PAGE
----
Monday, December 10, 2012

Adopting 21 month old seperation anxiety child

Dear Kay,

My husband and I are adopting a little girl, our cousin who has been in foster care since she was 4mo old. We are white with a 17 yr old girl, the foster family was black with 4 other foster children. We have had Abby for 2 months. I noticed that any woman that resembles the foster mom, Abby will follow around the store, or yell hi to her, almost like she is looking for the foster mom. I stay home with Abby, and have only left her with a sitter 2 times. My husband and I are going to a conference, and I thought about leaving her with family for the 4 days, I am torn, because I don't want to mess with her stability.

When she was given to us, the foster mom was told to sneak out, I thought that was wrong, because Abby was left to think she disappeared. I have noticed her behavior after picking her up is very clingy. When driving in the car, she says "leg" and holds her leg out from her car seat for me to hold if I am driving, or even when in the back seat she wants me to hold her leg. I am concerned, because she seems well adjusted, but has a little bit of an anger streak, where she grits her teeth in frustration and holds tightly to an object for a few moments and then puts it down.

I can take her with me to the conference, but I am facilitating a class, so I thought she would have a better time, with her aunt who has 3 kids and is at home too. I just don't want to make the wrong decision. I never experienced this with my daughters.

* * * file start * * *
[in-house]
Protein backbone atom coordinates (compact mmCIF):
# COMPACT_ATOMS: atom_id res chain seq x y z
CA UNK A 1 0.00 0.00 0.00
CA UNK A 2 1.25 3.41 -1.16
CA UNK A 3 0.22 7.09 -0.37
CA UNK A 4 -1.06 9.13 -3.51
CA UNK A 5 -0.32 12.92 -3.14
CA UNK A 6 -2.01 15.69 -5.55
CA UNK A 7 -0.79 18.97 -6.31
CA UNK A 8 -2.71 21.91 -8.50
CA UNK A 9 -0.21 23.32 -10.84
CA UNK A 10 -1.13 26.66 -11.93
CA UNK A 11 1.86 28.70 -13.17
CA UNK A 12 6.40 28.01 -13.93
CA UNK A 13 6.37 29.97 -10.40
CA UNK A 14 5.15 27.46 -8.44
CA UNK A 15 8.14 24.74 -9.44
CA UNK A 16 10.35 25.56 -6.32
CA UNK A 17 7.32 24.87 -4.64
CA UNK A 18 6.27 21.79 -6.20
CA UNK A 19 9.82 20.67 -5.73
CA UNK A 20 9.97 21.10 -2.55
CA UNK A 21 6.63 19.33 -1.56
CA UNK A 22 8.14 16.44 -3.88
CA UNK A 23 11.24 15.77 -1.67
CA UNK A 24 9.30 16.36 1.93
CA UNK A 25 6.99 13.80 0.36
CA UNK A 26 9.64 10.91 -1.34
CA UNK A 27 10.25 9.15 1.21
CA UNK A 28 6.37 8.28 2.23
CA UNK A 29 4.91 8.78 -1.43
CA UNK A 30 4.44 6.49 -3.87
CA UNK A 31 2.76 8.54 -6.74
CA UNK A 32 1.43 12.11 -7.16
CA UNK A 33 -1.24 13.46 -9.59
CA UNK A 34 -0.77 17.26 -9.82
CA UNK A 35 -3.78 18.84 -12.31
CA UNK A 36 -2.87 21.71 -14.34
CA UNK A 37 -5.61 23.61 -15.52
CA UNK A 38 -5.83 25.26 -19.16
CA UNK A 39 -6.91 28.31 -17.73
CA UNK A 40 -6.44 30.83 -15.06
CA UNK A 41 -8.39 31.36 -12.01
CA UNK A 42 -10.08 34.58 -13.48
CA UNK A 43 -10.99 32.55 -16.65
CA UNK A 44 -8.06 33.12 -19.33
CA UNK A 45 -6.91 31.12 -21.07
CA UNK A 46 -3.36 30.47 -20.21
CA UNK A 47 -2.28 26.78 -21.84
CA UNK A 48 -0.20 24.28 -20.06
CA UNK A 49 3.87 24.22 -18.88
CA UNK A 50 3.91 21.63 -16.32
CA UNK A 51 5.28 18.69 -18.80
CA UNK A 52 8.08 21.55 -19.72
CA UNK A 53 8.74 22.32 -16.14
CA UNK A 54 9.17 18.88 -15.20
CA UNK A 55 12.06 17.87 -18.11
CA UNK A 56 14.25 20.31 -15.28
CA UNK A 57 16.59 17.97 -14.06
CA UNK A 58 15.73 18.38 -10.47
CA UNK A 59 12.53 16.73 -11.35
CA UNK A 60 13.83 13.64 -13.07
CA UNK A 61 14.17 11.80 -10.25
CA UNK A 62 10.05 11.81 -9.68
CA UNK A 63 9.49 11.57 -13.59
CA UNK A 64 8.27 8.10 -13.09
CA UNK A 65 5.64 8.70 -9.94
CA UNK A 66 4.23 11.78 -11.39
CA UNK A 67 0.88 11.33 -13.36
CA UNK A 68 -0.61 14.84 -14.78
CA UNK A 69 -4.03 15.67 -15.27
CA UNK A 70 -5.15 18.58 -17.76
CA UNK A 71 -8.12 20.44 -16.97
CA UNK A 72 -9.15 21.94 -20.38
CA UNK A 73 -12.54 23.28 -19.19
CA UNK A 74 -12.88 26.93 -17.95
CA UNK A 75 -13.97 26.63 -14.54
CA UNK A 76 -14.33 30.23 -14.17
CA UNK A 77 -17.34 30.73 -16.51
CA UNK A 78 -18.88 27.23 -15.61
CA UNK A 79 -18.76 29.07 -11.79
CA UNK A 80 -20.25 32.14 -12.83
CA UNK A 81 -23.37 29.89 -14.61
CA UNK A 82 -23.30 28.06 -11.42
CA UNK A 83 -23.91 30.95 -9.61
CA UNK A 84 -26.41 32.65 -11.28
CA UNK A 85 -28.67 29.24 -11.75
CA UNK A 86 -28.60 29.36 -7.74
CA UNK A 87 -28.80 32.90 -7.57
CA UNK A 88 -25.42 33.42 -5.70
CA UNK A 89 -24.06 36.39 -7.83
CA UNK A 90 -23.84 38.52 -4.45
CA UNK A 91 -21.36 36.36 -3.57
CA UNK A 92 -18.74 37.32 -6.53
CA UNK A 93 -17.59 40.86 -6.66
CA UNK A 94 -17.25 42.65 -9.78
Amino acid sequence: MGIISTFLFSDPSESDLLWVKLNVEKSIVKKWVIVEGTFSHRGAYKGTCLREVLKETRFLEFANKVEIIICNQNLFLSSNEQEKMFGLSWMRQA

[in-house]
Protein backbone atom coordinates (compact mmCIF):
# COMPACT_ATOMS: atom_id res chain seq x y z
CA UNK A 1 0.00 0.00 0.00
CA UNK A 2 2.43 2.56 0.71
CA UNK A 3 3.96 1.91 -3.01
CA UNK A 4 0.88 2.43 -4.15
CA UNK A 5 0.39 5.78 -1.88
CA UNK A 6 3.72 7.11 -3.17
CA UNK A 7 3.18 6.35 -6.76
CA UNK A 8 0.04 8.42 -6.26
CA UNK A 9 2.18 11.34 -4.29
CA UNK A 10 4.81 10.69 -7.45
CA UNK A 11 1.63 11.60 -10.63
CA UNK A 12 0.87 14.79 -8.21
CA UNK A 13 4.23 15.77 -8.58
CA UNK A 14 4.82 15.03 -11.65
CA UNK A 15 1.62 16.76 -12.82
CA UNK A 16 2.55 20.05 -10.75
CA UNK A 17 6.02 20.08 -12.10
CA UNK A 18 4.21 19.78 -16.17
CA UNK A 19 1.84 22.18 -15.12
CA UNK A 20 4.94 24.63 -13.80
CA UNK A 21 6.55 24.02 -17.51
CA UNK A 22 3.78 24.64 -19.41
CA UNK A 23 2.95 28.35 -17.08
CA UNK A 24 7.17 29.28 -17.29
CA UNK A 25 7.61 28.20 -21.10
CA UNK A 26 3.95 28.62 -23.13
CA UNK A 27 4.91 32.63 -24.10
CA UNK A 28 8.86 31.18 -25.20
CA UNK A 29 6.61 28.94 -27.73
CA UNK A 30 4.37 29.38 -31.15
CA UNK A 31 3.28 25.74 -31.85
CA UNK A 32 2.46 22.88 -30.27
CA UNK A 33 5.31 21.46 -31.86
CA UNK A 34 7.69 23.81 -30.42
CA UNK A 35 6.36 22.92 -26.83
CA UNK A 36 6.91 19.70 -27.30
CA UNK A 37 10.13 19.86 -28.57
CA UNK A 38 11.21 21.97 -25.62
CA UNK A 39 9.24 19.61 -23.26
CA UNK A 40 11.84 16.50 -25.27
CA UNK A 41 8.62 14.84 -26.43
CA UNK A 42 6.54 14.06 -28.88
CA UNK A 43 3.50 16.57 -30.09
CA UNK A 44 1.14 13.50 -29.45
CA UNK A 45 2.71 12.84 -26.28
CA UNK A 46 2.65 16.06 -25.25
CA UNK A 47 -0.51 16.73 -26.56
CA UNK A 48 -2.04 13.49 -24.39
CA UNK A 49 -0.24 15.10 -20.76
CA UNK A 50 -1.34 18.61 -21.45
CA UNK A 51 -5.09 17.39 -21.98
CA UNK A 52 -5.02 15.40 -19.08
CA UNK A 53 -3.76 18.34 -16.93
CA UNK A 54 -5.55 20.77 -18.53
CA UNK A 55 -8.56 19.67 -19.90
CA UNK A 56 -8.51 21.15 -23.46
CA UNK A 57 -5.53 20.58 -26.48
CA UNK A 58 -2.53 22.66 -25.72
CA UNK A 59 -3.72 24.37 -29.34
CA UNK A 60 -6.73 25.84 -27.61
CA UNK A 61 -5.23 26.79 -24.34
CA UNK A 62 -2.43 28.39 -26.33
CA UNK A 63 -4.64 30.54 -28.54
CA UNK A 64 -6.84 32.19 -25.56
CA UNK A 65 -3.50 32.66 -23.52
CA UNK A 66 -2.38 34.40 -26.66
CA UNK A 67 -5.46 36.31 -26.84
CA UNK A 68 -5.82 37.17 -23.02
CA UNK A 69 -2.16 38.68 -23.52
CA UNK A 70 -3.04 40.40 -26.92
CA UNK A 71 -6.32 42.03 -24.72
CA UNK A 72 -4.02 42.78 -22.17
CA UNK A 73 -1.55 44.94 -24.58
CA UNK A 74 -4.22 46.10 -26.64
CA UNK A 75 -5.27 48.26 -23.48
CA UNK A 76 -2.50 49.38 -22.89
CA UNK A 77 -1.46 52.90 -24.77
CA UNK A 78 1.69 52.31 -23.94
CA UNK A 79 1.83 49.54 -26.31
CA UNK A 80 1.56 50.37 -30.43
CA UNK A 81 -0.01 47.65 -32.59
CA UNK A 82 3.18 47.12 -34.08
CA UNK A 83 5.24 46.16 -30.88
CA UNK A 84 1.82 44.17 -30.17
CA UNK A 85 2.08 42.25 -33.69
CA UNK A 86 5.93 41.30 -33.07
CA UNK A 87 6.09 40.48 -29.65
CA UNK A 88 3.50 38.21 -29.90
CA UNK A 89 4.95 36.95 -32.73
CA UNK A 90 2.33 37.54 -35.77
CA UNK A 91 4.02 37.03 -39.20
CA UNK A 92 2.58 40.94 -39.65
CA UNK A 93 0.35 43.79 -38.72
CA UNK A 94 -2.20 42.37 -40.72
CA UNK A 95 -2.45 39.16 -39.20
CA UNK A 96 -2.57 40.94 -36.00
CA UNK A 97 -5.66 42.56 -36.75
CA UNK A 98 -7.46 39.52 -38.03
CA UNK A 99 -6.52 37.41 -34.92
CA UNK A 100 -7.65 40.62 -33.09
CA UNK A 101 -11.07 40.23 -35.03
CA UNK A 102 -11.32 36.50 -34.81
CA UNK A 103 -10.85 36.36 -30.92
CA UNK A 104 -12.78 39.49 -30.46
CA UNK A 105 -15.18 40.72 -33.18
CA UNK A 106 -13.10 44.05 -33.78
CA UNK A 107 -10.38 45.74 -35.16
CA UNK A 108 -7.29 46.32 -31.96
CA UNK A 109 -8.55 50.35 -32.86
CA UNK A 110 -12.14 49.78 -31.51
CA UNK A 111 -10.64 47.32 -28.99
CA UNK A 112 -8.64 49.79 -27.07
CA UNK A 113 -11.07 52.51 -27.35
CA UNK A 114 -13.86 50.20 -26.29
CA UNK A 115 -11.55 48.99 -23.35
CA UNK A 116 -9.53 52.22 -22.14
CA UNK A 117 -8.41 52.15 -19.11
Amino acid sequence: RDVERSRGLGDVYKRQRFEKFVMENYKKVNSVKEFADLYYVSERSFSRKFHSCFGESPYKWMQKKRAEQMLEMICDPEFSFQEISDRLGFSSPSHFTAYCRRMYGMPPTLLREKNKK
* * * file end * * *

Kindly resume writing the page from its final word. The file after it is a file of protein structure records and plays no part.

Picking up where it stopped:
New territory...Thanks for the advice in advance!
Tammy

Dear Tammy:

It sounds to me like you are doing a wonderful job. I hear your concern about leaving her and you are right. Children do not have the same sense of time as we do and an 8 hour day seems like a lifetime to them. I took my grand-daughter with me one time to present at a National Conference. Although I wasn't sure how others would respond I knew I was doing the right thing as the circumstances dictated the decision.

To my surprise the audience really enjoyed her coming along. If you have someone to help you in case she starts to fuss or demand your attention it might make you feel a little more secure. Maybe you could hire someone where you are going to just keep her near you? I agree that the foster mom sneaking out wasn't a good idea although I am not sure what the right answer would have been either. Her screaming and being terrified when she was leaving with you wouldn't have been a good memory either.

Sometimes we just have to let go of the wondering and worrying and enjoy our children in the moment. I would strongly suggest if you are not already doing so that you incorporate body massage into her nightly bedtime routine. There are so many benefits emotionally and physically for both of you that the bonding and attachment will be supported by this one ritual in your nightly routine.

If you have to leave her here is what you can do to minimize the time away. 1. Leave her with something like a shirt, blanket or whatever that has your smell on it. 2. Leave her with a picture of you or you and her together. 3. Leave her with a recording of you reading a book or singing a song or both that she can access when she misses you. 4. Call her and talk on the phone as much as you are able to without upsetting her routine. Allow her to call you when possible. 5. Show her on the calendar when you are leaving and when you will be back. Let her mark the days off until you come home. 6. If you have a laptop with a camera talk online with her each day. 7. Make sure whoever keeps her sticks to her daily routine and has lots of fun too!

Keeping her busy will make the time fly quicker. Believe it or not it maybe harder on you than it will be on her! She is fortunate to have someone who cares so much for her!
Best Wishes!

M Kay Keller